Teeth and the Elderly

I recently had a conversation with Denise Hunter, dental hygienist, around dental care and the elderly. I was quite amazed at how different oral hygiene can be for the elderly.

As a starter, appointment times need to be different – not too early in the morning, or late in the evening. The dental chair is not levered back so much as this may bring on choking, coughing or breathing difficulties. Of course getting to the surgery in the first place can be a mission – there needs to be lifts and ready access for wheelchairs.

Once in the chair elderly people need time to adjust, the head rest needs to be made comfortable, and often a pillow is needed. They cannot stay in the chair too long either. Opening the mouth fully can be uncomfortable, and of course the elderly would probably rather have a chat than actual treatments!

Unfortunately the cost of dental care is a barrier for many older people, especially when they are only on Superannuation. It is often a good idea to shop around and get different quotes if the treatment is going to be expensive. Some dentists offer discounts for SuperGold Card Holders or Community Service Card holders, and you can apply to WINZ for a non recoverable special needs grant for emergency treatment. You can also apply for an advance on your Super to pay for dentures or dental treatment. In both cases, entitlement is based on income and savings and there are limits to how much can be given.

Denise always asks her clients what medication they are on – almost all drugs have some side effects, dry mouth (lack of saliva), thrush, cold sores, ulcers – the list goes on and on! Sometimes the elderly have a broken tooth which is not reported – this can result in decay and ulcers.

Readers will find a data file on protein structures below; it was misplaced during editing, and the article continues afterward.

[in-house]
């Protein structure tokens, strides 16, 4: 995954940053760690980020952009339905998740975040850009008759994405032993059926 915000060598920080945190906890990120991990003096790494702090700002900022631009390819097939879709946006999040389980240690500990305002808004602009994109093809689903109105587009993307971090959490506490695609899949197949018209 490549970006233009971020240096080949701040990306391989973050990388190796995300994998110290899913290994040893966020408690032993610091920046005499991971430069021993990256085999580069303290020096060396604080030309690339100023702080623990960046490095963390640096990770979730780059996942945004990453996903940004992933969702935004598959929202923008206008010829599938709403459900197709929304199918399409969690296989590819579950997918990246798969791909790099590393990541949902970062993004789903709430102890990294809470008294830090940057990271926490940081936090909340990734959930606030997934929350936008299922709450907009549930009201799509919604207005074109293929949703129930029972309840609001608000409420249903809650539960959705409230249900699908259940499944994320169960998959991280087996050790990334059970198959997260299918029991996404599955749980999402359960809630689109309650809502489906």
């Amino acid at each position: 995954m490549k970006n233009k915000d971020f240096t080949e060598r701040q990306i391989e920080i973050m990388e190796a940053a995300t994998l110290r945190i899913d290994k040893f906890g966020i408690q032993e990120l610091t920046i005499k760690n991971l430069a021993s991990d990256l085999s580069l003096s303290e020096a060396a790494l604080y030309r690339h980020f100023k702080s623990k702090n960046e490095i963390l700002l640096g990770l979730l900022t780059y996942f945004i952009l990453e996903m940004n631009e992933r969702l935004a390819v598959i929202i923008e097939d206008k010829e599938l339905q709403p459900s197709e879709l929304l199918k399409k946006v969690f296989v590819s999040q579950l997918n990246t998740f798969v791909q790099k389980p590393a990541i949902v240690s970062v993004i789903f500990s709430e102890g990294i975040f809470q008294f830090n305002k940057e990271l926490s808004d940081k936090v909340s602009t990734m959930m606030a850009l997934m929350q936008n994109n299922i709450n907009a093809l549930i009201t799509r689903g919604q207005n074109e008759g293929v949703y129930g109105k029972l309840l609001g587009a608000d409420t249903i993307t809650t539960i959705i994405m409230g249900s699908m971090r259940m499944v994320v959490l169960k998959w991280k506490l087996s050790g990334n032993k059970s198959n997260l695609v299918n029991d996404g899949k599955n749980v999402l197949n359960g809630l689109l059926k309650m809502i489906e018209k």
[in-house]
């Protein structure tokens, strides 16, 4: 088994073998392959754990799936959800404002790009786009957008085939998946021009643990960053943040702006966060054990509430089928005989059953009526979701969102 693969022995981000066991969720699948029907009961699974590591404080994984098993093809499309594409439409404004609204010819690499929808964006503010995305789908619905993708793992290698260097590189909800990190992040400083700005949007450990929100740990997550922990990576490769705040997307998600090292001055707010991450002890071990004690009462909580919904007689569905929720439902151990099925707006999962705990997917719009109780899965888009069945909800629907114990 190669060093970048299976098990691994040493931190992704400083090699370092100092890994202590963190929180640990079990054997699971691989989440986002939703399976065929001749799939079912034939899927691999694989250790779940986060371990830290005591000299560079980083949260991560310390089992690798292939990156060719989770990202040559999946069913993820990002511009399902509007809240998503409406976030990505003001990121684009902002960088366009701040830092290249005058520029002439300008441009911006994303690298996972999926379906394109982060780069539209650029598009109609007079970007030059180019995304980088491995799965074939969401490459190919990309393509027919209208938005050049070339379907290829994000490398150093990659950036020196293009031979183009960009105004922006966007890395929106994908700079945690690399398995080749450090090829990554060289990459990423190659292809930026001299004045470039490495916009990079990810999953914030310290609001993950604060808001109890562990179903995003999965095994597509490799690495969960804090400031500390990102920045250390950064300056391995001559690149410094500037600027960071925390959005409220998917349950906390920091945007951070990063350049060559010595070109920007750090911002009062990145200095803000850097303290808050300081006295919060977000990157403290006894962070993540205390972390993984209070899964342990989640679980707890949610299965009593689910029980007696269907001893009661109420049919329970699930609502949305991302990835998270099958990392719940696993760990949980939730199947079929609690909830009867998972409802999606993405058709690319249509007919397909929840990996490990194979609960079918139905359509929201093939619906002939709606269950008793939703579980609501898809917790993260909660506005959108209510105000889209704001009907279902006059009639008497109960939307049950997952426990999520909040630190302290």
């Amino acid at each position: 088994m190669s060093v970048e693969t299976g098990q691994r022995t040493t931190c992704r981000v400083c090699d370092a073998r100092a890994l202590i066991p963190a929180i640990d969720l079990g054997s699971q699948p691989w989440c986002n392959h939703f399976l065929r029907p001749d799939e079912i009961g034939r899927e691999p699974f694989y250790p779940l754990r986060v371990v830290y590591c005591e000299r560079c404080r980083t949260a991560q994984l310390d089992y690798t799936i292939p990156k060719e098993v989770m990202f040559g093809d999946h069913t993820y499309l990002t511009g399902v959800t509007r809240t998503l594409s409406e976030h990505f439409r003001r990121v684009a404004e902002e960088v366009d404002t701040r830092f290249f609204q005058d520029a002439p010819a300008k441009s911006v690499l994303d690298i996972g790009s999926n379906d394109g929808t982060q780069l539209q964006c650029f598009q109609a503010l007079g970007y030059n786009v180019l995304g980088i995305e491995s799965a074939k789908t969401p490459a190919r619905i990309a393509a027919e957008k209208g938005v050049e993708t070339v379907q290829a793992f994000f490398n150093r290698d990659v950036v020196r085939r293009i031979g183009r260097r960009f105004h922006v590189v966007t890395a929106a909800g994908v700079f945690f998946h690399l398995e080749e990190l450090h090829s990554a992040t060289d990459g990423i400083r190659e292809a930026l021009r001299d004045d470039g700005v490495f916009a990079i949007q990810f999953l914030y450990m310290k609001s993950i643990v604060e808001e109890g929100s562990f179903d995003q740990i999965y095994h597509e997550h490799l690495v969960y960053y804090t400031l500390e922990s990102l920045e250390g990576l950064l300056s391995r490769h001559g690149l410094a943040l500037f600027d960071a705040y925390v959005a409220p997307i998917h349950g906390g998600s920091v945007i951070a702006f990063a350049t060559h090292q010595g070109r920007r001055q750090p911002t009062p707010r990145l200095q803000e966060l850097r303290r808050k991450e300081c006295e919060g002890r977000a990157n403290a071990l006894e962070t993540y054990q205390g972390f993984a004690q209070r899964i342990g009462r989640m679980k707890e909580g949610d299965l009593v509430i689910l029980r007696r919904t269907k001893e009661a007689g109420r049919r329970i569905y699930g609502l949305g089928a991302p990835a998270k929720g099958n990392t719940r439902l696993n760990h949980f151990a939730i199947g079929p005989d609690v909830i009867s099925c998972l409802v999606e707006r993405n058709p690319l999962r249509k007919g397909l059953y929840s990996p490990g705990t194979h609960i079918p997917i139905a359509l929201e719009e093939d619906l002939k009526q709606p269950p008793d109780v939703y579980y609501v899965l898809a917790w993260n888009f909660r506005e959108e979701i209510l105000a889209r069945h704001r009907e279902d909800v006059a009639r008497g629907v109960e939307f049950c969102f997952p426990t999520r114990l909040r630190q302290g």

What is really important is the routine you establish. The use of electric toothbrushes is recommended, but sometimes dexterity is diminished and additional assistance is required. The Arthritis Society can help with large handles for toothbrushes, which make for easier use.

Often when people retire their lifestyle changes. There is more tea and coffee taken, along with that chocolate biscuits, and more snacking. This has a detrimental effect on teeth. Also, older people tend not eat so well – often the soft food favoured by the elderly does not contain enough protein (eating steak – difficult to chew, and in any case living on their own does not always encourage much cooking from scratch). It is important to eat lots of green vegetables and an overall balanced diet.

Denise in her imitable way, asks her clients about their diet, notices facial skin changes such as moles, and in general makes a summary of the health her patient since the last time they have been in the surgery. Changes happen fast as you age, so it is important to note changes.

Tips for elderly care:

  • Visit your dentist at least every six months if possible.
  • Have a dental routine and make your family aware of it – especially if going into a rest home.
  • An electric toothbrush is a wonderful aid – appliances which assist from arthritis society can be a game changer.
  • Use a high fluoride toothpaste
  • For sensitive teeth use desensitising toothpaste
  • Use interdental aids, such as brushes, Reach Flosser, and Floss. Remove dentures at night.
  • The use of curasept gel for gum inflammation

With many thanks to Denise Hunter, dental hygienist, at Ben Catherwood Dental Surgery, 90, The Terrace, Wellington. Phone: 472 3510.

Community Support Co Ordinator

Share this post

Share on facebook
Share on twitter
Share on linkedin
Share on pinterest
Share on print
Share on email